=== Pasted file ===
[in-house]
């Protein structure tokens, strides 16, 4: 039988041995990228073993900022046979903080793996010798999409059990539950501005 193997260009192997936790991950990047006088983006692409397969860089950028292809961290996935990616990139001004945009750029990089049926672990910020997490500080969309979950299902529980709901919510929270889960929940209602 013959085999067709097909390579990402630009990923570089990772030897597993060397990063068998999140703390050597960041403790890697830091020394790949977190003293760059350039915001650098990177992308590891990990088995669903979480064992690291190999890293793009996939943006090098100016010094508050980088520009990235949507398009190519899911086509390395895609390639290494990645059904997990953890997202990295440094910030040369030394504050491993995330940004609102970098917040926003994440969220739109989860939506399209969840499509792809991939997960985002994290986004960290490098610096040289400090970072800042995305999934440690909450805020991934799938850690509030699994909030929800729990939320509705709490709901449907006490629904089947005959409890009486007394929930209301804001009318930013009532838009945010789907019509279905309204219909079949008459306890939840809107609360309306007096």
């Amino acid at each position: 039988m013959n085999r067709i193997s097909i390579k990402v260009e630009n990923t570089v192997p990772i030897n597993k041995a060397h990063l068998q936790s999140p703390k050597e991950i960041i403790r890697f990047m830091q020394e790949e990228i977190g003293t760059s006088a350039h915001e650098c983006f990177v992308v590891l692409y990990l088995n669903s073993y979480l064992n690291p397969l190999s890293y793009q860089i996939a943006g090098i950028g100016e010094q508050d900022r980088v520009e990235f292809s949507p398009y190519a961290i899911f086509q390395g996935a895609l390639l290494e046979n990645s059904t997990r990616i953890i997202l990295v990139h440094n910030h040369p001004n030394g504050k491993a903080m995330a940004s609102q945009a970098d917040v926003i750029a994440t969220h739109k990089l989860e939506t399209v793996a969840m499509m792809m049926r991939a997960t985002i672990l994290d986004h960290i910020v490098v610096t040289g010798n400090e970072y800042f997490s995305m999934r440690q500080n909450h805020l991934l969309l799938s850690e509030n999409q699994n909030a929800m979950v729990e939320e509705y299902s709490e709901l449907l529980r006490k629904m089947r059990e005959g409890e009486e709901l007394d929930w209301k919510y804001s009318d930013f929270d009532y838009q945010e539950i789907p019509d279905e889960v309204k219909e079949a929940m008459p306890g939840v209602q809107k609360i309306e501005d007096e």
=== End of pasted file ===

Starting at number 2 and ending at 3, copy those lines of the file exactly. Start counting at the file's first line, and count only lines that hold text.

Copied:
């Protein structure tokens, strides 16, 4: 039988041995990228073993900022046979903080793996010798999409059990539950501005 193997260009192997936790991950990047006088983006692409397969860089950028292809961290996935990616990139001004945009750029990089049926672990910020997490500080969309979950299902529980709901919510929270889960929940209602 013959085999067709097909390579990402630009990923570089990772030897597993060397990063068998999140703390050597960041403790890697830091020394790949977190003293760059350039915001650098990177992308590891990990088995669903979480064992690291190999890293793009996939943006090098100016010094508050980088520009990235949507398009190519899911086509390395895609390639290494990645059904997990953890997202990295440094910030040369030394504050491993995330940004609102970098917040926003994440969220739109989860939506399209969840499509792809991939997960985002994290986004960290490098610096040289400090970072800042995305999934440690909450805020991934799938850690509030699994909030929800729990939320509705709490709901449907006490629904089947005959409890009486007394929930209301804001009318930013009532838009945010789907019509279905309204219909079949008459306890939840809107609360309306007096």
């Amino acid at each position: 039988m013959n085999r067709i193997s097909i390579k990402v260009e630009n990923t570089v192997p990772i030897n597993k041995a060397h990063l068998q936790s999140p703390k050597e991950i960041i403790r890697f990047m830091q020394e790949e990228i977190g003293t760059s006088a350039h915001e650098c983006f990177v992308v590891l692409y990990l088995n669903s073993y979480l064992n690291p397969l190999s890293y793009q860089i996939a943006g090098i950028g100016e010094q508050d900022r980088v520009e990235f292809s949507p398009y190519a961290i899911f086509q390395g996935a895609l390639l290494e046979n990645s059904t997990r990616i953890i997202l990295v990139h440094n910030h040369p001004n030394g504050k491993a903080m995330a940004s609102q945009a970098d917040v926003i750029a994440t969220h739109k990089l989860e939506t399209v793996a969840m499509m792809m049926r991939a997960t985002i672990l994290d986004h960290i910020v490098v610096t040289g010798n400090e970072y800042f997490s995305m999934r440690q500080n909450h805020l991934l969309l799938s850690e509030n999409q699994n909030a929800m979950v729990e939320e509705y299902s709490e709901l449907l529980r006490k629904m089947r059990e005959g409890e009486e709901l007394d929930w209301k919510y804001s009318d930013f929270d009532y838009q945010e539950i789907p019509d279905e889960v309204k219909e079949a929940m008459p306890g939840v209602q809107k609360i309306e501005d007096e």